We are on the cusp of the 18th commemoration of the Sept. 11 attacks. Those of us who lived through that chilling day will doubtlessly have thoughts about where we were, who we were with and what we did. I was a 23-year-old television reporter, six weeks into a new job at the ABC station in Columbia, Missouri, covering the local response. Six years later, I commemorated the anniversary of the attacks from Iraq, where I was then serving as a Marine tank platoon commander after putting my journalism career on hold.

It goes without saying that we should remember that tragic day and continue to honor those who were lost. We should also remember the young men and women we continue to send overseas to fight in response to the atrocities perpetrated against us that day.

American troops, an increasing number of whom have no memories of that day, are deployed throughout Central Asia and the Middle East based on the two authorizations for the use of military force passed by the 107th Congress in 2001 and 2002. These laws have been interpreted by three presidents to justify sending the military to at least 18 countries since their passage. In that time, 7,052 American troops have been killed, with another 53,244 wounded. Coalition forces and contractor employees have sustained high casualties as well.

Casualty numbers have tapered off dramatically in recent years, but overseas deployments continue, despite the Trump administration’s promises to secure a peace deal to withdraw the troops. And there is little to stop whoever happens to occupy the White House from beginning a new campaign tomorrow, which is concerning no matter who the president is.

For perspective on just how absurd this would be, imagine if President Ronald Reagan launched a fresh attack against the North Vietnamese during the first year of his presidency based on the 1964 Gulf of Tonkin Resolution. If the president were to begin a new campaign today based on the 2001 AUMF, it would be equally preposterous.

The war in Afghanistan (2001-present) overtook the Vietnam War (with America’s involvement lasting from 1955-1973) as the longest in American history in February 2019. The United States fought in World War II for three years and eight months. That war could have been fought more than five times over in the time we have spent in Afghanistan.

Smoke pours from the World Trade Center after it was hit by two hijacked passenger planes Sept. 11, 2001, in New York City. (Robert Giroux/Getty Images)
Smoke pours from the World Trade Center after it was hit by two hijacked passenger planes Sept. 11, 2001, in New York City. (Robert Giroux/Getty Images)

During the course of the war on terror, Brown University’s Costs of War Project estimates Congress has obligated an estimated $5.4 trillion to cover its myriad costs. Researchers estimate the United States will spend at least another $1 trillion to care for the veterans of these conflicts over the next 40 years.

Very few of the elected officials in Washington today played a part in the passage of the 2001 AUMF. Of the 98 senators who voted for the law (two abstained and none voted against), only 18 still serve in Congress. In the House of Representatives, only 67, or a mere 15 percent, of the current 435 members were serving at the time of the vote in 2001.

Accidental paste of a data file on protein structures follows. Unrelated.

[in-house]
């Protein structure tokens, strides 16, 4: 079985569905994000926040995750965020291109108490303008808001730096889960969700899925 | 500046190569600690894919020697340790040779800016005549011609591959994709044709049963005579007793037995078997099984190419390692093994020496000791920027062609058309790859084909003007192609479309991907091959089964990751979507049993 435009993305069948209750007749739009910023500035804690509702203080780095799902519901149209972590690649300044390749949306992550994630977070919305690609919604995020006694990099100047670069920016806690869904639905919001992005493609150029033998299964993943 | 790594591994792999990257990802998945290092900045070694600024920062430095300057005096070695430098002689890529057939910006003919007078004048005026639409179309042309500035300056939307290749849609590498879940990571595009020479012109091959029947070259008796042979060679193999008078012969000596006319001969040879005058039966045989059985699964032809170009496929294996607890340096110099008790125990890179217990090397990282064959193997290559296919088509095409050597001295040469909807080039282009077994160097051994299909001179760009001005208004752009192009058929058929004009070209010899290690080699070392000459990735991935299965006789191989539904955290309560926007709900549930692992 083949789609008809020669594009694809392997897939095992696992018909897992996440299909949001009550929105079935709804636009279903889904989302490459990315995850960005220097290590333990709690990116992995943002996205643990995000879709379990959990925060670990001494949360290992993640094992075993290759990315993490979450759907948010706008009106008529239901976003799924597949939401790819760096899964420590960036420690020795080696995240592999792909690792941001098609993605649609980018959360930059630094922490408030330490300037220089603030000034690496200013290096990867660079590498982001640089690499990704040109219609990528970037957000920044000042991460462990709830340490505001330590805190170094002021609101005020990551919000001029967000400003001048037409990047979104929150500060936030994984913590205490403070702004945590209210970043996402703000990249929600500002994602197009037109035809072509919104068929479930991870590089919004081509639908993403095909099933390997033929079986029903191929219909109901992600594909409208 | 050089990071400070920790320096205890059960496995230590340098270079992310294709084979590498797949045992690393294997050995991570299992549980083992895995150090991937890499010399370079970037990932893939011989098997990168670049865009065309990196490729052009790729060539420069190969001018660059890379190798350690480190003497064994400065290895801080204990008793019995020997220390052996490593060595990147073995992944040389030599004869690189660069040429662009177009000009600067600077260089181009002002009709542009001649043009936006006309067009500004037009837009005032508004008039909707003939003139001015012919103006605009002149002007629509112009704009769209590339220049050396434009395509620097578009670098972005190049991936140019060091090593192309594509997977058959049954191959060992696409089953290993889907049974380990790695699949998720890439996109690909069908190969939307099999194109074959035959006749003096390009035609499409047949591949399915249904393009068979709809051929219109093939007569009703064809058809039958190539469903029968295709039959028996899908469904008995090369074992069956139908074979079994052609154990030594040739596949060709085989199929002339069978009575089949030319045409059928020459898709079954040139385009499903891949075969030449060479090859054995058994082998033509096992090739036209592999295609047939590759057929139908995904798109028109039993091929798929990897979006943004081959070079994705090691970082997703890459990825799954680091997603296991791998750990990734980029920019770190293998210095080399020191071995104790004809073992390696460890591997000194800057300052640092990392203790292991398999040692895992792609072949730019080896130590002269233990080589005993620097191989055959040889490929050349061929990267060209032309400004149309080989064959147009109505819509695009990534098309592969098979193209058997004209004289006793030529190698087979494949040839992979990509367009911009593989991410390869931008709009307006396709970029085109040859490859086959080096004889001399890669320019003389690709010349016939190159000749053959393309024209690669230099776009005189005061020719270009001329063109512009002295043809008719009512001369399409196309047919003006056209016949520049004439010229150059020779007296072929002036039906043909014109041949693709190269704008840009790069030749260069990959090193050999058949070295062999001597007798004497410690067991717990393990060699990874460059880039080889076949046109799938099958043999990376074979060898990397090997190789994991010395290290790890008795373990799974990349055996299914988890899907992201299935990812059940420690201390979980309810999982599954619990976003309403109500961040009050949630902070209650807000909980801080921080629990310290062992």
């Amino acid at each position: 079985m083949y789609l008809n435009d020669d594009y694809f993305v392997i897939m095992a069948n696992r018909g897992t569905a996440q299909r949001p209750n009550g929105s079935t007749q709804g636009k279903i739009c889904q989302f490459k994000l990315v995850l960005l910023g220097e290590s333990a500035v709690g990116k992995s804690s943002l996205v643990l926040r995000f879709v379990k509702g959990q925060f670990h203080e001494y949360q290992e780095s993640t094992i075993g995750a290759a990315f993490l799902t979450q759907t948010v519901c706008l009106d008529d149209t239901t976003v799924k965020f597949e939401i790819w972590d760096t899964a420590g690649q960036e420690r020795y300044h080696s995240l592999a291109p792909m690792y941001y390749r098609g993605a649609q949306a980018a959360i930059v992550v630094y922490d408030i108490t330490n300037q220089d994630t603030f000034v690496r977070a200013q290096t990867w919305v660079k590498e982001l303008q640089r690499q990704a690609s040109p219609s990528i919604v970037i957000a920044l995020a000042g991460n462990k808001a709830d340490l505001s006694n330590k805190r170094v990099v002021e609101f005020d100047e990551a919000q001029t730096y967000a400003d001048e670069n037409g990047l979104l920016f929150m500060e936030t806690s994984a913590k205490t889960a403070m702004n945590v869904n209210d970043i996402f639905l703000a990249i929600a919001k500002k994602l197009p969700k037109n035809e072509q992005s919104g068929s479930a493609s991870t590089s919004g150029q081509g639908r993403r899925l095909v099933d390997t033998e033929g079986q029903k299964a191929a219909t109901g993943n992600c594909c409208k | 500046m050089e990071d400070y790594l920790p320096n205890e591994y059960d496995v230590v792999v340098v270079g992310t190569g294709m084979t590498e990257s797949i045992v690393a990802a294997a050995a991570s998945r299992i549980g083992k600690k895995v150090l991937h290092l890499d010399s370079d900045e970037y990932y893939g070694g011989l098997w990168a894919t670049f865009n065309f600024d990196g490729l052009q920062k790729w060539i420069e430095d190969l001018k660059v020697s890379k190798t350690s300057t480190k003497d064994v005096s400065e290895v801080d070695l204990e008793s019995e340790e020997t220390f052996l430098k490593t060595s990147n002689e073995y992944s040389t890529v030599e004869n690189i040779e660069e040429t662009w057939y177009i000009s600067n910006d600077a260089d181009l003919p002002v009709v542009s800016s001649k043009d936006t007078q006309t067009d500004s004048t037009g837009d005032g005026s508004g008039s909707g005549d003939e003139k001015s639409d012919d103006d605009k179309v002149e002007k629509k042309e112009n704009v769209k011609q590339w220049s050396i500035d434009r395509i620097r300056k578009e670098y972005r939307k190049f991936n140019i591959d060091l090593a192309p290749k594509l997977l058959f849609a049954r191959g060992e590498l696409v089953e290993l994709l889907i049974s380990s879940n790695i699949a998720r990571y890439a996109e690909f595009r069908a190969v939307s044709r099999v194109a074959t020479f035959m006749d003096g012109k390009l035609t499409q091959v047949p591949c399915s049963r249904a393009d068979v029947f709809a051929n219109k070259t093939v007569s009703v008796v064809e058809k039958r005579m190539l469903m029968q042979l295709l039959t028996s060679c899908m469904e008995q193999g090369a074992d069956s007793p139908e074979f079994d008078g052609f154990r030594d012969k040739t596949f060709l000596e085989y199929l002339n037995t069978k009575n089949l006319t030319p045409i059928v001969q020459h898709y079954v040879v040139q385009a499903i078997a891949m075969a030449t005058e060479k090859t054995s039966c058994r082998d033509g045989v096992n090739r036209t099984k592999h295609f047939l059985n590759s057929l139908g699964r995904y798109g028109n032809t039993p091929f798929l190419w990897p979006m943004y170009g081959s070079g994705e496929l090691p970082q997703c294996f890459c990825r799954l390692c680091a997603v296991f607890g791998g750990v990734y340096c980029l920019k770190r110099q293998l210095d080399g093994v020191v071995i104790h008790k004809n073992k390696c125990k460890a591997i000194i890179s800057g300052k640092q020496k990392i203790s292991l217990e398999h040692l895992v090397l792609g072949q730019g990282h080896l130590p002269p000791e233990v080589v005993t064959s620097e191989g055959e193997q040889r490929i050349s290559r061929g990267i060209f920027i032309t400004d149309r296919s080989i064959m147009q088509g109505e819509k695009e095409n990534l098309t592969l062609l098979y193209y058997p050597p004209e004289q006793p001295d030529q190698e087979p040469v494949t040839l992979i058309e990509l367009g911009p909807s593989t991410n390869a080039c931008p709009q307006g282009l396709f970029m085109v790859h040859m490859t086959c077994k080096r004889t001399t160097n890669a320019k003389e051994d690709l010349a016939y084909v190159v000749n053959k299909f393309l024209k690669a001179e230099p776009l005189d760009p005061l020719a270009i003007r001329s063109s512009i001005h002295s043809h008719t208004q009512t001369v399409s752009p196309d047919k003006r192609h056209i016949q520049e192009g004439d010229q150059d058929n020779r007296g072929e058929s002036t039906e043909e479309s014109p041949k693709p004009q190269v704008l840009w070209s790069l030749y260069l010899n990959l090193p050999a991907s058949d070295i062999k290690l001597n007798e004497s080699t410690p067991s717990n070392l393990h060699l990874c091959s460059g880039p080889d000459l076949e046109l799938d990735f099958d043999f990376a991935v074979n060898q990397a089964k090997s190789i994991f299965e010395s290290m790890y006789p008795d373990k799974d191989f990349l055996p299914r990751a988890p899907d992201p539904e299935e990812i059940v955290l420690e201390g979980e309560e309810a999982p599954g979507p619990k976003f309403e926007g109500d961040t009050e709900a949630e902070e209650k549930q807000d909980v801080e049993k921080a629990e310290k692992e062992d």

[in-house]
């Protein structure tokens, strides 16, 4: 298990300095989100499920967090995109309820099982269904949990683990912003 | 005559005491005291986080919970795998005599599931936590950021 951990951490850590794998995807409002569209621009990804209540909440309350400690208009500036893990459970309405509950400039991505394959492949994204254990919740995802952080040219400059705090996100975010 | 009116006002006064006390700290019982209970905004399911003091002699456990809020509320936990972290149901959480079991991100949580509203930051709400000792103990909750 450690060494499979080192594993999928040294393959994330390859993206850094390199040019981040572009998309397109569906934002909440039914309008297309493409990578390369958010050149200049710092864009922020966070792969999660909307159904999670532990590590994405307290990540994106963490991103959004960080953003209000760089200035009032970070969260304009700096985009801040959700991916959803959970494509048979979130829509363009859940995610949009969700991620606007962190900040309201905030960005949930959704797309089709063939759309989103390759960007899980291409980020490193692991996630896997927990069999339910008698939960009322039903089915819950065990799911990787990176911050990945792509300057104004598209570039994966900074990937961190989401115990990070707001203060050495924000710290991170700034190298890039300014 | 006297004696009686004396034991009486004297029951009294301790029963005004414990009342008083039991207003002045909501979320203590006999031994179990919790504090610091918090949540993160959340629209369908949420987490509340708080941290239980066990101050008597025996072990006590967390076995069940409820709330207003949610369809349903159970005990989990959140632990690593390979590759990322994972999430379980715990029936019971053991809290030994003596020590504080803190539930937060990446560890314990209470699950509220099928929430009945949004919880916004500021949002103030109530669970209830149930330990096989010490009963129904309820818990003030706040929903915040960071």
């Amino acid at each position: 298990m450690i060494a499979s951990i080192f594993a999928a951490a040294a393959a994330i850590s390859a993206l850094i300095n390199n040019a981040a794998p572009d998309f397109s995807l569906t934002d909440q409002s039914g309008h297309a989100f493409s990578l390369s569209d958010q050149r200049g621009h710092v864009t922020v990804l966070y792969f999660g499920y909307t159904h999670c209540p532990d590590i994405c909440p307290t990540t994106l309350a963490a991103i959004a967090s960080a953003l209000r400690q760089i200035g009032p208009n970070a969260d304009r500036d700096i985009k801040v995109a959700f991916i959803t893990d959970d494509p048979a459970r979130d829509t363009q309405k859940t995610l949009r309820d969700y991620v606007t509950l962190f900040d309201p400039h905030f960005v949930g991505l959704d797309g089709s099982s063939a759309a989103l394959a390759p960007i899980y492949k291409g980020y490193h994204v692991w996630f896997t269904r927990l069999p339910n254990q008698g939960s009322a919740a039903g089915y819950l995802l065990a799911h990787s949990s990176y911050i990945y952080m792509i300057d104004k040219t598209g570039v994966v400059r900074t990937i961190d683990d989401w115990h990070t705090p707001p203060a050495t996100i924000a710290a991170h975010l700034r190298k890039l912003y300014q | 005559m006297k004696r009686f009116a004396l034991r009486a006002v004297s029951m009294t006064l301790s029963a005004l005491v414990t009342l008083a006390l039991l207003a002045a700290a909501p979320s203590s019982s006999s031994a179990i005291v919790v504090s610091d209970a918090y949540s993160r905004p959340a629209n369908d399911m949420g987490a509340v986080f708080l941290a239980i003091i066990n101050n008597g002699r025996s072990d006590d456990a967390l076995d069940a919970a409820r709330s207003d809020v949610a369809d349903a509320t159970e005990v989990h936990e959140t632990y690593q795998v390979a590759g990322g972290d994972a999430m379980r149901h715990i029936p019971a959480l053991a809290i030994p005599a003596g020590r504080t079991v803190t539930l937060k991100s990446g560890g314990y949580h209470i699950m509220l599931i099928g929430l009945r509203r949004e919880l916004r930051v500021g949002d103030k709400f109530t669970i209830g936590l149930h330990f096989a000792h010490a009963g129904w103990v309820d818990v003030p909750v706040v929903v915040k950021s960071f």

Congress has made several halfhearted efforts to take back its authority to decide matters of war and peace. The latest, a bipartisan effort in the House, would have required the White House to get Congress to sign off on any new military deployment where the United States is currently not engaged. But it never made it to the House floor for a vote.

Congress must start exercising its constitutionally mandated war powers. Accomplishing this requires an important first step: Both houses of Congress must work together to repeal the current AUMFs used to wage these endless wars.

If the members decide a threat to our national security warrants continued military action, they could replace the current open-ended authorizations with a new one, but it must be significantly more limited. Any future war authorization should include a specific sunset provision so that the authorization expires in the initial months of any new Congress, so each Congress must weigh in on the issue. Congress already does this with the Foreign Intelligence Surveillance Act.

Future authorizations should also specify the kind of forces to be used and limit them to a specific threat. A lesson everyone should have learned over the past 19 years is that all administrations will exploit any ambiguity in the law for their own policy aims.

Potential vetoes aside, many members of Congress are unwilling to take responsibility for our wars. In the right setting, some will even tell you as much. I sat in on a recent video chat with Rep. Joaquin Castro, D-Texas. When asked about repealing the current AUMFs, he told the audience that many members were reluctant to back such a proposal because they feared the political backlash from their constituents.

The point here is not necessarily to put a stop to the forever wars. Restoring Congress to its rightful place in the most basic matters of national security should restrain whoever occupies the White House from entering into yet more future conflicts.

Dan Grazier is the Jack Shanahan military fellow at the Project on Government Oversight. He served in the U.S. Marine Corps and was deployed to Iraq and Afghanistan. He left the service as a captain.